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Original Research ARTICLE

Front. Microbiol., 27 February 2018 | https://doi.org/10.3389/fmicb.2018.00315

Serine Hydroxymethyltransferase ShrA (PA2444) Controls Rugose Small-Colony Variant Formation in Pseudomonas aeruginosa

  • Department of Chemical Engineering, Pennsylvania State University, University Park, PA, United States

Pseudomonas aeruginosa causes many biofilm infections, and the rugose small-colony variants (RSCVs) of this bacterium are important for infection. We found here that inactivation of PA2444, which we determined to be a serine hydroxymethyltransferase (SHMT), leads to the RSCV phenotype of P. aeruginosa PA14. In addition, loss of PA2444 increases biofilm formation by two orders of magnitude, increases exopolysaccharide by 45-fold, and abolishes swarming. The RSCV phenotype is related to higher cyclic diguanylate concentrations due to increased activity of the Wsp chemosensory system, including diguanylate cyclase WspR. By characterizing the PA2444 enzyme in vitro, we determined the physiological function of PA2444 protein by relating it to S-adenosylmethionine (SAM) concentrations and methylation of a membrane bound methyl-accepting chemotaxis protein WspA. A whole transcriptome analysis also revealed PA2444 is related to the redox state of the cells, and the altered redox state was demonstrated by an increase in the intracellular NADH/NAD+ ratio. Hence, we provide a mechanism for how an enzyme of central metabolism controls the community behavior of the bacterium, and suggest the PA2444 protein should be named ShrA for serine hydroxymethyltransferase related to rugose colony formation.

Introduction

Pseudomonas aeruginosa is an opportunistic pathogen that is responsible for many biofilm infections including those associated with ventilator-associated pneumonia, urinary and peritoneal dialysis catheters, bacterial keratitis, otitis externa, lungs (Macé et al., 2008), and burn wounds (Gjødsbøl et al., 2006). Persistence of this bacterium is linked to its ability to form biofilms (Ryder et al., 2007) and rugose small-colony variants (RSCVs) (Drenkard and Ausubel, 2002); for example, approximately 30% of the antibiotic-resistant colonies of P. aeruginosa clinical isolate PA14 were RSCVs (Drenkard and Ausubel, 2002). RSCVs have a wrinkled colony morphology, and these cells have elevated aggregation, attachment, and exopolysaccharide (EPS) production (Starkey et al., 2009). Previously, our lab discovered that tyrosine phosphatase TpbA controls the RSCV phenotype in P. aeruginosa through diguanylate cyclase (DGC) TpbB (Ueda and Wood, 2009; Pu and Wood, 2010). Our original findings were verified by an independent group which corroborated that TpbB is important for persistence related to cystic fibrosis through RSCVs (Malone et al., 2010). RSCVs are important for infection but their regulation is poorly characterized so it is an important challenge to identify the molecular mechanisms behind the formation of these variants (Häussler, 2010).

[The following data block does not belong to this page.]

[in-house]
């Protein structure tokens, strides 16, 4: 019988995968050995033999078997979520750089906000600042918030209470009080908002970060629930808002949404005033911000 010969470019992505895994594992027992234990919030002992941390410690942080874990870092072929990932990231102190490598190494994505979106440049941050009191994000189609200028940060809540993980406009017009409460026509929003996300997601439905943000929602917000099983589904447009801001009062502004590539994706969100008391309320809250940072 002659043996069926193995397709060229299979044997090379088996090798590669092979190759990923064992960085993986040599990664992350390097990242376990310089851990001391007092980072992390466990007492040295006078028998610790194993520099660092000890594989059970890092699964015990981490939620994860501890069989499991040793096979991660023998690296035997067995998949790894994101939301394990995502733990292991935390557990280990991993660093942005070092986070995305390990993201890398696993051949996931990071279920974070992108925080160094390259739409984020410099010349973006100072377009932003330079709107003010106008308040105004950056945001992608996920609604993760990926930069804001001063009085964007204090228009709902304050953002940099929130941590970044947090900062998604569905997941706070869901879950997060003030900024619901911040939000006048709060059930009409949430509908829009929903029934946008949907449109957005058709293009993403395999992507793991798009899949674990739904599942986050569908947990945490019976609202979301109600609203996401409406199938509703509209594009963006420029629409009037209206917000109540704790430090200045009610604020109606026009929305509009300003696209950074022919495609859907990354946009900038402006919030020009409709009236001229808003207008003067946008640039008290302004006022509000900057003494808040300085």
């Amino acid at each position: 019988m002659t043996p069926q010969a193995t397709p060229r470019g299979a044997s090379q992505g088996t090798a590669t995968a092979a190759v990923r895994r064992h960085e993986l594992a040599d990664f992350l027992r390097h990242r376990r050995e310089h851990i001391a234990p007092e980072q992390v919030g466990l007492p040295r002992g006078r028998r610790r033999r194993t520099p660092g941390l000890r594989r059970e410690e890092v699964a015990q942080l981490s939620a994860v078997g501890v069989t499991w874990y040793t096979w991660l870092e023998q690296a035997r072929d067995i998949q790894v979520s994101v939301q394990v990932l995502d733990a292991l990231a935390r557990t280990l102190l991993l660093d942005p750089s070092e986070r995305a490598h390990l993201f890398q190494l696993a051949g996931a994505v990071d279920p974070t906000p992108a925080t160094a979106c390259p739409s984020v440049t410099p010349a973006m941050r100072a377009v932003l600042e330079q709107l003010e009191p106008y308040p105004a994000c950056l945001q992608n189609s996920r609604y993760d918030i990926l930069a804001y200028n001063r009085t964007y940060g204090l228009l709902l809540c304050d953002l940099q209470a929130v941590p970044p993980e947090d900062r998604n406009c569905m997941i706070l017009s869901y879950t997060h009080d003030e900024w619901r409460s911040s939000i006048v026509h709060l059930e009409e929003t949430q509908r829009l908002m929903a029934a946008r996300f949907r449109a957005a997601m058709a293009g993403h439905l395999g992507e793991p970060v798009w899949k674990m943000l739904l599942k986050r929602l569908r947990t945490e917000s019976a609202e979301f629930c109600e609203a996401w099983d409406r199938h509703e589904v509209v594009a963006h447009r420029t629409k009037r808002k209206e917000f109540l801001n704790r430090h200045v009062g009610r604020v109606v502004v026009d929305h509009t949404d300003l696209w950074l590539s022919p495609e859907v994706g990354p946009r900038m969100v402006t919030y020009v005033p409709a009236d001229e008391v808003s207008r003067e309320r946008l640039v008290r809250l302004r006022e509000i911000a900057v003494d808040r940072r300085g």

Serine hydroxymethyltransferase (SHMT) is a pyridoxal 5′-phosphate (PLP)-dependent enzyme which has been extensively studied from different species as it is one of the few PLP-dependent enzymes that can be found in all living organisms (Florio et al., 2010). SHMT catalyzes the reversible conversion of glycine and (6S)-5,10-methylene-tetrahydrofolate [(6S)-5,10-CH2-THF] to L-serine and (6S)-tetrahydrofolate [(6S)-THF] (Schirch and Szebenyi, 2005; Figure 1A); SHMT is utilized by the cell for generating one-carbon fragments for the synthesis of diverse metabolites such as quorum-sensing (QS) signals, nucleotides, methionine, thymidylate, and choline (Rao et al., 2003). Bacterial SHMTs from Escherichia coli (Scarsdale et al., 2000), Bacillus species (Bhatt et al., 2010) and Mycobacterium tuberculosis (Chaturvedi and Bhakuni, 2003) have been characterized, and usually these studies focused on enzyme mechanism and sometimes the role of SHMT in the regulation of central metabolism. However, a SHMT from Pseudomonas sp. has not been characterized and the physiological function is not understood.

FIGURE 1
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Figure 1. Mechanism of how ShrA controls c-di-GMP concentrations. (A) Proposed mechanism of how ShrA controls rugose morphology. The red box highlights the reaction scheme for SHMT ShrA. (B) Organization of the genes encoding ShrA and the glycine cleavage system. (C) Scheme for the Wsp chemosensory system. For the metabolites, THF is tetrahydrofolate, SAM is S-adenosylmethionine, SAH is S-adenosylhomocysteine and c-di-GMP is cyclic diguanylate; for the proteins, Gcv is the glycine cleavage system, MetF is a 5,10-methylenetetrahydrofolate reductase, MetH is a methionine synthase, MetK is a methionine methyltransferase, WspA is a membrane bound methyl-accepting chemotaxis protein, WspC is a methyltransferase, WspF is a methylesterase, WspD is a scaffold protein, WspE is a histidine kinase, and WspR is a diguanylate cyclase.